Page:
• provision of transparent information for the user;
  • ensuring supervision by a natural person;
  • provision of specifications for the input data or other relevant information regarding the data sets used, including their restriction and adoption, taking into account the intended use and the foreseeable and reasonably foreseeable abuse of the AI system;
  • creation of technical documentation of the high-risk AI system;
  • retention of logs automatically created by the high-risk AI system;
  • conformity assessment procedure before the AI system is placed on the market or put into operation;
  • registration of the high-risk AI;
  • attachment of CE marking as well as their name, address and contact information;
  • responding to inquiries from competent national authorities.
b) AI with low risk & AI with minimal risk

According to Art. 4a AI Act, the minimum requirements which should in principle be complied with by all AI providers also apply to AI with low risk:

  • AI is to be developed so that it can be controlled and supervised by natural persons in an appropriate manner;
  • the risk of unintentional damages must be minimized when developing and using AI. This also applies for the resistance against (cyber) attacks and unlawful use;
  • informing the users regarding the fact that it concerns an AI, as well as regarding the risks associated with the use; traceability and explainability of results;
  • prevention of discrimination;
  • monitoring of the impact on individuals, society and democracy;

Compliance with these principles can also be ensured by complying with harmonized standards, technical specifications and codes of conduct in accordance with Art. 69 AI Act. These codes of conduct can be set up not only by the individual AI provider but by the interest groups as well.

In addition, the AI systems intended for interaction with natural persons must disclose that the user has been informed that AI is being used, unless this is already obvious. For AI with minimal or no risk, however, there are no other requirements, but it is recommended to draw up a code of conduct for this AI as well.

4.  Check steps

The following steps can be implemented in order to find out whether a use falls under the AI Act, and if so, which provisions apply:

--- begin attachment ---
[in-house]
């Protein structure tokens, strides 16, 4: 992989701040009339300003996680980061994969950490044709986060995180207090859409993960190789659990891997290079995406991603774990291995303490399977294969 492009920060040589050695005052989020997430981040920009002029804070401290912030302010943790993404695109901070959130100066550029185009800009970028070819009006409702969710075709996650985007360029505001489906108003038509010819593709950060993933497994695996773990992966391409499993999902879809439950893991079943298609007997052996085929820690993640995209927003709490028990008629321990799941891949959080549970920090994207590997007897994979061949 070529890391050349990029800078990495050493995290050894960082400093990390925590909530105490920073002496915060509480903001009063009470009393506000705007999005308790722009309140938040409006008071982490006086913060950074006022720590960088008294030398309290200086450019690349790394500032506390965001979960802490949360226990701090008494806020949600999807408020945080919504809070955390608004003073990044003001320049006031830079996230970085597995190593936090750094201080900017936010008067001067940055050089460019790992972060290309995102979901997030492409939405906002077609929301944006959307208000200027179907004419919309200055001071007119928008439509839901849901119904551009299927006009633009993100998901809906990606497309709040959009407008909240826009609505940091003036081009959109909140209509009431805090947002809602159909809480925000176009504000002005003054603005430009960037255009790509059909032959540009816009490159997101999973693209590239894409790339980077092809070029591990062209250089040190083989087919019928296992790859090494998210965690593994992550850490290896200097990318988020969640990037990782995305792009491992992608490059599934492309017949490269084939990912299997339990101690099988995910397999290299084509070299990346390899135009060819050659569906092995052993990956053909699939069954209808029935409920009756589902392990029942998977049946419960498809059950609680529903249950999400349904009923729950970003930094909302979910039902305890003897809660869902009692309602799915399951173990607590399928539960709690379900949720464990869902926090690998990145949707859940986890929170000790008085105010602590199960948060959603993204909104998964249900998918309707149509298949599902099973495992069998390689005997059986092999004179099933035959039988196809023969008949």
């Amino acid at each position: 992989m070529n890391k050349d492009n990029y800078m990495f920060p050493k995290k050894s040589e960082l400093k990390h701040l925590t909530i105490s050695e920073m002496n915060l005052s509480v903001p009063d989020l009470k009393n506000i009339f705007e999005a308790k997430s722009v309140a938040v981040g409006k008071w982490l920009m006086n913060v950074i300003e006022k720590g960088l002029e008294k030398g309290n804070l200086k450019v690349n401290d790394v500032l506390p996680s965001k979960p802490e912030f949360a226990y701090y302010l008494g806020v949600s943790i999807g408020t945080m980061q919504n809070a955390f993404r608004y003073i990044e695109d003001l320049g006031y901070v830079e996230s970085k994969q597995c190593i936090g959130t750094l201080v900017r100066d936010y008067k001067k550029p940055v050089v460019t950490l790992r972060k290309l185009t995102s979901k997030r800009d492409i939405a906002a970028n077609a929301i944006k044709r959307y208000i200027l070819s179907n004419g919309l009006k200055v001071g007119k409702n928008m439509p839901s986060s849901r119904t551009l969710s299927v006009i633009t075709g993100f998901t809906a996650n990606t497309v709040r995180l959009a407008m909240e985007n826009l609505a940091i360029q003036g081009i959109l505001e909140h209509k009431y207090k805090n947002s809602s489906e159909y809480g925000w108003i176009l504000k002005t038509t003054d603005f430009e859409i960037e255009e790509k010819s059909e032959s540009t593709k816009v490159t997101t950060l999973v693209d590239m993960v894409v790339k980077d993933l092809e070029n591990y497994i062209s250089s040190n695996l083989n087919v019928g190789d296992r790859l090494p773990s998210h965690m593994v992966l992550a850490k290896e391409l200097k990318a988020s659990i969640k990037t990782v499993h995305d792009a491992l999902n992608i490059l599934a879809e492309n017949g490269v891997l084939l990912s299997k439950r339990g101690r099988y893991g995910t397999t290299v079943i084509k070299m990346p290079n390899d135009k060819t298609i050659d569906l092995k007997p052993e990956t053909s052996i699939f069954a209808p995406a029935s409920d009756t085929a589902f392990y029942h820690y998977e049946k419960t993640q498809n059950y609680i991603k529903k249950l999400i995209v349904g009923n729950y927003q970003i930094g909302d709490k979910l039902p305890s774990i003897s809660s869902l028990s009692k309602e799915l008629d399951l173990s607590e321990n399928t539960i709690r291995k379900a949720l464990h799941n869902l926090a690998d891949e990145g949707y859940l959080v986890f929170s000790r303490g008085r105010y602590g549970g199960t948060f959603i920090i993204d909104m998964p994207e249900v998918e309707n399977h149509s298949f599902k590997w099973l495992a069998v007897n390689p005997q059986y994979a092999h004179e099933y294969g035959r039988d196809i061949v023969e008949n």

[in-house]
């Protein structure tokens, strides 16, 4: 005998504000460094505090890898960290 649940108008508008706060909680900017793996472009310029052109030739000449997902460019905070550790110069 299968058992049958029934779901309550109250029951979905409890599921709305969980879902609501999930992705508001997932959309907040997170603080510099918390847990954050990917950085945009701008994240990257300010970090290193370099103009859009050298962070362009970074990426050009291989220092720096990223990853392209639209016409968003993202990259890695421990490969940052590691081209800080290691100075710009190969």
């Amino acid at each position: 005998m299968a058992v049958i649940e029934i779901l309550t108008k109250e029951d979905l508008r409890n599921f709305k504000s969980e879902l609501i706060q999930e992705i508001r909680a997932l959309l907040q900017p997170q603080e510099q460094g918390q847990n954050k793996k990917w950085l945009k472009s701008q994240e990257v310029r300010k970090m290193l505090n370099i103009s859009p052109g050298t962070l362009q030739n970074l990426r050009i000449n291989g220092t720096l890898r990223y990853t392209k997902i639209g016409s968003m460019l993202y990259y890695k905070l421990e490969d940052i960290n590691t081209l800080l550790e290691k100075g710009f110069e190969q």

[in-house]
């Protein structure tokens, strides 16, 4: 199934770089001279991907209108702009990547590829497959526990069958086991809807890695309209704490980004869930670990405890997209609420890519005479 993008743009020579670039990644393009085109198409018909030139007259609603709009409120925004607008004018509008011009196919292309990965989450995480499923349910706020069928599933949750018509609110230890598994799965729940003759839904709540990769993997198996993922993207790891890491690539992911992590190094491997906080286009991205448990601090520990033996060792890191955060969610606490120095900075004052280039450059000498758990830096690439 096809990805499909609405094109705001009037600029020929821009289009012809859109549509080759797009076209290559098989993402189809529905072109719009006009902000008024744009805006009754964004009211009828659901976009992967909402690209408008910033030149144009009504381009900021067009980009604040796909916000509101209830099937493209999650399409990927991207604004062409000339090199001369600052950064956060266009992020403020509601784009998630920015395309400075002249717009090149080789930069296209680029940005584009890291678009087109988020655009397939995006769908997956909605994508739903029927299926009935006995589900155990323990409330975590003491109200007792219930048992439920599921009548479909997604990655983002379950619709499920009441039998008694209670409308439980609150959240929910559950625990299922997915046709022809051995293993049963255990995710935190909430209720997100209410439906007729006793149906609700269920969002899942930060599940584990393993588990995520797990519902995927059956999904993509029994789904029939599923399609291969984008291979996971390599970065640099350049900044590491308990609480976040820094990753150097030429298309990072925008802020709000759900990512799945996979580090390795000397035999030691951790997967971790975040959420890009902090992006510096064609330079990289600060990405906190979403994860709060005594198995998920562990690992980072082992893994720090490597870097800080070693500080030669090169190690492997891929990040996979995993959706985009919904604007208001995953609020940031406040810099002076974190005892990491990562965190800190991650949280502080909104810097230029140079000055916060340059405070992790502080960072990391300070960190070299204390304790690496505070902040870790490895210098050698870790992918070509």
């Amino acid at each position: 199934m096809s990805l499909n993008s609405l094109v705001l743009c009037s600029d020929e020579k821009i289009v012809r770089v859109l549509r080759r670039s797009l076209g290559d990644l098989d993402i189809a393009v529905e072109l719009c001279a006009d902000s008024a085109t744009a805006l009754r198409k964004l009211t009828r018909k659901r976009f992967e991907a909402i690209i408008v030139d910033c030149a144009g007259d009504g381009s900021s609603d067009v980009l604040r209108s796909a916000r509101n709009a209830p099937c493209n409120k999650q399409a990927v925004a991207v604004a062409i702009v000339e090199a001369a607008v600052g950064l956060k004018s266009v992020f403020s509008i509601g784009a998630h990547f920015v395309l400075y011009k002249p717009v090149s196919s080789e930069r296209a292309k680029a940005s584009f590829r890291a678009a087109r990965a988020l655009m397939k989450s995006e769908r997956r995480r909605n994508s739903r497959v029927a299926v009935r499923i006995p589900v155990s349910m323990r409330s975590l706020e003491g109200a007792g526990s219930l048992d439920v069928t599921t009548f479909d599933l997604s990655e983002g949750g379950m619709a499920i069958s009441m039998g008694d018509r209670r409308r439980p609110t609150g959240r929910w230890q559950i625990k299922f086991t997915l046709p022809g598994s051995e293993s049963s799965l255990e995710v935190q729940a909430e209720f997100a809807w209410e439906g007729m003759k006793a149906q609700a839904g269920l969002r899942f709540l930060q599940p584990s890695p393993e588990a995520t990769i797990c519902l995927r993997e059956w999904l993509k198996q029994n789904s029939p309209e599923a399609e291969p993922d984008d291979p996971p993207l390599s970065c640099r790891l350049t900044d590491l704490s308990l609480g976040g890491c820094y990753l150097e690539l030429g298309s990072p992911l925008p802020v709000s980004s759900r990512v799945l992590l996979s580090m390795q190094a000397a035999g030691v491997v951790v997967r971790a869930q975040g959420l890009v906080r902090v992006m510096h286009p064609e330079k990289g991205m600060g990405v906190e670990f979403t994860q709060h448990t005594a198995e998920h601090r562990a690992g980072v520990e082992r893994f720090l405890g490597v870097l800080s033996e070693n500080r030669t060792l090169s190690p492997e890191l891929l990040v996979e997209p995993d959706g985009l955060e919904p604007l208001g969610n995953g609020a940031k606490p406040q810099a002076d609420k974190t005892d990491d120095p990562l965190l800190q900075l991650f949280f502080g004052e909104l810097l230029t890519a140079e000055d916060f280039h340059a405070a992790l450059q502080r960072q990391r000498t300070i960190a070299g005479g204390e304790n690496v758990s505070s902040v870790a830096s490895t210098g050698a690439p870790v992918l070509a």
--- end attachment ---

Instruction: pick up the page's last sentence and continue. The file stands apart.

Step 1 – Is this an AI system?

  • machine-supported system (in particular software);
  • autonomous development of results based on specified (including implicit) objectives (in particular the output of values based on probabilities);
  • due to the broad scope, it should be usually accepted in case of doubt.

If no: End of the check; no measures according to the AI Act are required.

If yes:

Step 2 – Is this an AI with unacceptable risk?

This is the case if the AI has one of the following functions:

  • subconscious influencing of the behaviour of persons;
  • the exploitation of persons’ weaknesses and vulnerabilities;
  • biometric categorization based on sensitive or protected features or traits (e. g. gender, ethnicity, nationality, religion, political orientation);
  • social scoring;
  • biometric real-time remote identification;
  • predictive policing;
  • creation of facial recognition databases via web-scraping;
  • emotion recognition systems, in particular at the workplace and in educational institutions;
  • retrospective biometric evaluation of surveillance of public spaces.

If yes: End of the check; the AI system may not be used.

If no:

Step 3 – Is this a high-risk AI?

This is the case if the AI has one of the following functions:

  • applicant selection; access to studies and training, assessment of examination results in studies and training, for assessing the appropriate level of education as well as for detection of prohibited conduct during tests;
  • credit checks;
  • asylum and visa checks;
  • supporting judges and authorities in application of the law, assessment in connection with law enforcement and similar measures restricting freedom;
  • influencing elections and voting decisions (e. g. by controlling political campaigns);
  • biometric identification; natural persons (not: mere identity check);
  • operation of critical infrastructures such as water, gas and electricity supply and transport;
  • recommendation system of very large online platforms (VLOPS – very large online platforms);


  •  the system poses significant risk for health, safety and fundamental rights of natural persons.

If yes: High-risk AI, which must comply with specifications presented under Section 3 lit. a) and b) (see above).

If no: This is an AI with low or no risk. When needed, the specifications under Section 3 lit. b) must be complied with. If the subject is a chatbot or deepfake, it must be labelled accordingly.

5. Conclusion

It is possible that the above Draft to the AI Act, which has now been approved by the European Parliament, will largely correspond to the final version. Therefore, it is advisable to carry out an internal assessment of company applications now based on this Draft. The above checklist should be helpful in this regard. In this context, one should also take into account the other current legislative initiatives of the EU Commission relating to EU digital law such as e. g. the Digital Services Act or the new IT security provisions from the latest DORA regulation and the upcoming Cyber Resilience Act (see relating Article).